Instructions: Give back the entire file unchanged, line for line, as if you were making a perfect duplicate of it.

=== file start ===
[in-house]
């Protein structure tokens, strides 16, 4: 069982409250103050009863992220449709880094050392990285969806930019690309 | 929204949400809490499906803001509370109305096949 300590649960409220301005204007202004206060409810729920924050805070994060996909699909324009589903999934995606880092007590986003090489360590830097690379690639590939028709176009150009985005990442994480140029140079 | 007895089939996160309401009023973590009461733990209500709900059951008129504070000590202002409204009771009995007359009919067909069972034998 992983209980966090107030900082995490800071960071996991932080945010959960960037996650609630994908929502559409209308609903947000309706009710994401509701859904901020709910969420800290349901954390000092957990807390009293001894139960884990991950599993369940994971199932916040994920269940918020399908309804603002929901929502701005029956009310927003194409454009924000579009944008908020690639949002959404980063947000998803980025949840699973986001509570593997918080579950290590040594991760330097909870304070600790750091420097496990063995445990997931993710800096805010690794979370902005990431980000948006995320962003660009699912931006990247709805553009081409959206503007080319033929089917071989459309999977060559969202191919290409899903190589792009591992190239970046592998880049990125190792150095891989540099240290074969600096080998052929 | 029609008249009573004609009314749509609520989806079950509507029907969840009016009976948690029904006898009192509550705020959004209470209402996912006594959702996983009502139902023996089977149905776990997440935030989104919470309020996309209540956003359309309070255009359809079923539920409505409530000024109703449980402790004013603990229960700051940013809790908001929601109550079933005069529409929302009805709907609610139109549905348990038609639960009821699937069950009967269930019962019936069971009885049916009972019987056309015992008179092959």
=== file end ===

[in-house]
């Protein structure tokens, strides 16, 4: 069982409250103050009863992220449709880094050392990285969806930019690309 | 929204949400809490499906803001509370109305096949 300590649960409220301005204007202004206060409810729920924050805070994060996909699909324009589903999934995606880092007590986003090489360590830097690379690639590939028709176009150009985005990442994480140029140079 | 007895089939996160309401009023973590009461733990209500709900059951008129504070000590202002409204009771009995007359009919067909069972034998 992983209980966090107030900082995490800071960071996991932080945010959960960037996650609630994908929502559409209308609903947000309706009710994401509701859904901020709910969420800290349901954390000092957990807390009293001894139960884990991950599993369940994971199932916040994920269940918020399908309804603002929901929502701005029956009310927003194409454009924000579009944008908020690639949002959404980063947000998803980025949840699973986001509570593997918080579950290590040594991760330097909870304070600790750091420097496990063995445990997931993710800096805010690794979370902005990431980000948006995320962003660009699912931006990247709805553009081409959206503007080319033929089917071989459309999977060559969202191919290409899903190589792009591992190239970046592998880049990125190792150095891989540099240290074969600096080998052929 | 029609008249009573004609009314749509609520989806079950509507029907969840009016009976948690029904006898009192509550705020959004209470209402996912006594959702996983009502139902023996089977149905776990997440935030989104919470309020996309209540956003359309309070255009359809079923539920409505409530000024109703449980402790004013603990229960700051940013809790908001929601109550079933005069529409929302009805709907609610139109549905348990038609639960009821699937069950009967269930019962019936069971009885049916009972019987056309015992008179092959």